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Discussion Starter #8
If we are discussing which filter removes more dirt, then the dirty filter does. As the filter media captures dirt, the pores through it begin to plug up. As these pores get smaller and smaller, they are able to capture particles that would normally go right through the clean filters larger pores, which results in better filtration. There will be a balance point where the restriction of the filter will become to great and will start to affect performance. Typically this is when the restriction reaches 25" of water column. if is virtually impossible to service/replace an air filter without letting some dirt into the engine, which is why many engine manufacturers recommend that over servicing of air filters be avoided.
One of the things that we often forget is that an air filter is usually sized to deliver adequate airflow with minimal restriction for the greatest amount the engine will need, wide open throttle at high rpm. How often do we drive like this?
 

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........
One of the things that we often forget is that an air filter is usually sized to deliver adequate airflow with minimal restriction for the greatest amount the engine will need, wide open throttle at high rpm. How often do we drive like this?
Some of us.... Most of the time. ;)
 

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..have a vulcan good day!
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Old Twistie Sticks Rider
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Some of us.... Most of the time. ;)
Yep, absolutely & that's why I paid out the yo-yo for that 3 yr. extended warranty...
Have a good one...Old Dog...
 

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If only it had 6th gear..
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I often have her at WOT or close to it :smiley_th.
 

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..have a vulcan good day!
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It is my belief that an air filter is NOT a compromise, that it's one and only job is to stop any and all particles from entering the engine. While this may or may not be possible, you should at least get as close to it as you can, which I believe a well oiled stock filter with grease on the flange part of it that fits against the back of the filter housing does. On street operated vehicles, an air filter is most definitely NOT a tuning part. The Vulcan 750 was designed by Kawasaki to run with oiled stock filters, and it was jetted for them. And even if I do say so myself, it runs pretty darn well. It outruns cruisers twice it's size. What more do you want? It is also my belief (and I have plenty of evidence to back this up) is that a filter that flows more air also flows more dirt. Dirt is BAD for any engine, and the ideal thing would be to keep ALL dirt, even the tiniest microscopic particles, out of it. Or that is at least what you should shoot for. Anything less is going to reduce the longevity of the engine. Tiny particles you cannot see are not going to cause catastrophic engine failure. But they do cause engine wear, and who knows how many miles they will knock off the life of your engine. Unless an engine is used for racing, and you accept the consequences of that, the intake should be left stock.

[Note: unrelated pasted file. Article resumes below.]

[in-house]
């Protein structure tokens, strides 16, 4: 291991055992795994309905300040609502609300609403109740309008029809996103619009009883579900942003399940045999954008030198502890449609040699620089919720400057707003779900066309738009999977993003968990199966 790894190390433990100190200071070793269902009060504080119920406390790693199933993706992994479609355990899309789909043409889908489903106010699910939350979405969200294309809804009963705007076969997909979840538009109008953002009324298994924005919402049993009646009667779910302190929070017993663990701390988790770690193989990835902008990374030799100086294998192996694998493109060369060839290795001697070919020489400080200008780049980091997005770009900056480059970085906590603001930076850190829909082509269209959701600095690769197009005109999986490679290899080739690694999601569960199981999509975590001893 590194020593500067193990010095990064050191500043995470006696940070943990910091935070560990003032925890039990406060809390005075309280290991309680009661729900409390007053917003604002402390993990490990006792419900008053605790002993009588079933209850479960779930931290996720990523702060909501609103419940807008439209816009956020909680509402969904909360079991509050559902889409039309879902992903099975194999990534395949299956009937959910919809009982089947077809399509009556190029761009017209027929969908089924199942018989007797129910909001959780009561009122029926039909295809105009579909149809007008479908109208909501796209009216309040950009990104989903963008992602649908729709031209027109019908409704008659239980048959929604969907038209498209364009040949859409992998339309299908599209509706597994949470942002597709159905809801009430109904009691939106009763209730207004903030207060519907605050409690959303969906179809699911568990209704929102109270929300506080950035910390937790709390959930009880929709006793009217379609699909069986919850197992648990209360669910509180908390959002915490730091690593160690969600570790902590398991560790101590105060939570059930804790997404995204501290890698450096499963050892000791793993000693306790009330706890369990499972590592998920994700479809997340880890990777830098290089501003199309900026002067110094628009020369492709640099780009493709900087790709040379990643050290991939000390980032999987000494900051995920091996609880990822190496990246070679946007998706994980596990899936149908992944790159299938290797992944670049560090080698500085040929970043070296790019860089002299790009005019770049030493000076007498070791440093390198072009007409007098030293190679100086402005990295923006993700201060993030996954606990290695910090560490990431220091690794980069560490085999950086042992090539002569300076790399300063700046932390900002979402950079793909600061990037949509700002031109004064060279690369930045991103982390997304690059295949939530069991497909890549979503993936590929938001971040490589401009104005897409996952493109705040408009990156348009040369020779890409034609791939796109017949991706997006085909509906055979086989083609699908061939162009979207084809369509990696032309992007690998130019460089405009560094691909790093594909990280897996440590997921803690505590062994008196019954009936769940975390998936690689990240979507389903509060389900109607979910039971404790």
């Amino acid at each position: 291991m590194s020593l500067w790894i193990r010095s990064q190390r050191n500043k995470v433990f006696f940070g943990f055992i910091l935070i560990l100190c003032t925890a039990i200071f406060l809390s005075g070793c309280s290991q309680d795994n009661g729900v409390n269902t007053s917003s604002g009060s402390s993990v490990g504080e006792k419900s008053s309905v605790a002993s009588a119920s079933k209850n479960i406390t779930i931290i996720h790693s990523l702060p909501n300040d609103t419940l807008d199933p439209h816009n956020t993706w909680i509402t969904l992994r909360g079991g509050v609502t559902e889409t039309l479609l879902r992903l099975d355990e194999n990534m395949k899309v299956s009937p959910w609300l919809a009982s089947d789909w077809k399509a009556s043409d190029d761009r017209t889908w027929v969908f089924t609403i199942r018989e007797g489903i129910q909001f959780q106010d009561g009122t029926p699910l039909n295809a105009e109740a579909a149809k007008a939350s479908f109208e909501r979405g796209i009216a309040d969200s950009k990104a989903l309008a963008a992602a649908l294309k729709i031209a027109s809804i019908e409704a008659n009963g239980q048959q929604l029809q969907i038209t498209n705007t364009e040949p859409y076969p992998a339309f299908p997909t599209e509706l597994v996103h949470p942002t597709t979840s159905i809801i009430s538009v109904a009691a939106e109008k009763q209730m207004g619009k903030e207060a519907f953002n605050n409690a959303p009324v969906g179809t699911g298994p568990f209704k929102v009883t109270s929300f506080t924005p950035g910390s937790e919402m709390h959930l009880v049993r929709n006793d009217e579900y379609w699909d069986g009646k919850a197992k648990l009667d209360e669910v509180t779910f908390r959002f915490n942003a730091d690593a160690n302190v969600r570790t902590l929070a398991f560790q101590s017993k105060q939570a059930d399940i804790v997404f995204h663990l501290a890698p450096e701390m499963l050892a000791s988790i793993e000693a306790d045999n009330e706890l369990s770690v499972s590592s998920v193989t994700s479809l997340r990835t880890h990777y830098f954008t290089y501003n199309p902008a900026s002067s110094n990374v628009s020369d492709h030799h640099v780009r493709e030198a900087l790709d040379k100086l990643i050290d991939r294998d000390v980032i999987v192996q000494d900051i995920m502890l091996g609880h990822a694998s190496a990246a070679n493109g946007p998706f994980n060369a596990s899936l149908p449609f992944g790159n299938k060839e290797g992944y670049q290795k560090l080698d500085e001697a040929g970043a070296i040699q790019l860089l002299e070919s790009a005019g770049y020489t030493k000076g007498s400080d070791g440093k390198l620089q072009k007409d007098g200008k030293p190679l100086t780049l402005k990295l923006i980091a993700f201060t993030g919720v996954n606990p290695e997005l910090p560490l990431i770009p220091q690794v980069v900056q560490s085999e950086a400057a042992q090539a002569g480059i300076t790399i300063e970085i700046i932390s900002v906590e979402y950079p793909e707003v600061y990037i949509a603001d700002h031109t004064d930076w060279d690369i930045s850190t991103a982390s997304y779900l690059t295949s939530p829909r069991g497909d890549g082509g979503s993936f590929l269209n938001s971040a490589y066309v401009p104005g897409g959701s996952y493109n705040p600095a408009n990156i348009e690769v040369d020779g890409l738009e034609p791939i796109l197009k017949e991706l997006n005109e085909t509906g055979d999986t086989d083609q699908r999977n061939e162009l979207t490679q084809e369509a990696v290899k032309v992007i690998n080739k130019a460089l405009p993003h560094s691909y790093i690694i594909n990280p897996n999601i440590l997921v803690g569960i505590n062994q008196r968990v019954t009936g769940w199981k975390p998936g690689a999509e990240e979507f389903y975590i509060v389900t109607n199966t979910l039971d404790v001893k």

All the aftermarket air filters I have seen, except Emgo, which I use, and which clearly say "meets all stock specifications" right on the box, use high flow, flows more air, high performance, etc. as a major selling point. And those are exactly the things you DO NOT want in an air filter. I have yet to see an air filter that says it actually "filters" better than stock. If such a filter were made, and the claims substantiated, I would buy it. Would you run non detergent oil in your engine, or go 20,000 miles between oil changes? Probably not. But yet you are willing to use a filter which will allow a lot more dirt into your engine, either to save a few pennies, or to try and gain a 100th of a hp. That's pretty much all I have to say on the subject.
 

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Old Twistie Sticks Rider
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/\/\ I basically agree with what KM & Jerry are sayin... About the only way to better the OEM filter is to go bigger, then to realize more HP you have to Mod. the exaust for more free flow or you still haven't done anything to speak of... Perhaps that is why the vn750 has 2 filters, very few bikes do...
Have a good one...Old Dog...
 

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I was waiting for Jerry to chime in here. I do need to point out that the filters K+N make for motorcycles are sometimes different than the ones they make for cars.

Most cars come with pleated paper filters. The Vulcan uses open cell foam. If you use K+N replacement filters in the Vulcan, you do not need to rejet.

This tells me they are not "flowing more air" than the stock units. The K+N filters you clamp right to the carb mouth when you do an earshave do flow more air as they are sold as "performance" filters.

ALOT of this increase in air is also do to just removing the pounds of plastic duct work the stock bike has.

If you take the replacement filter apart and flatten out the pleated paper, you'll get a few feet of obvious surface area. If you triple or quadruple the surface area of a filter, you can get higher airflow........without increasing the amount of crap that gets through the filter.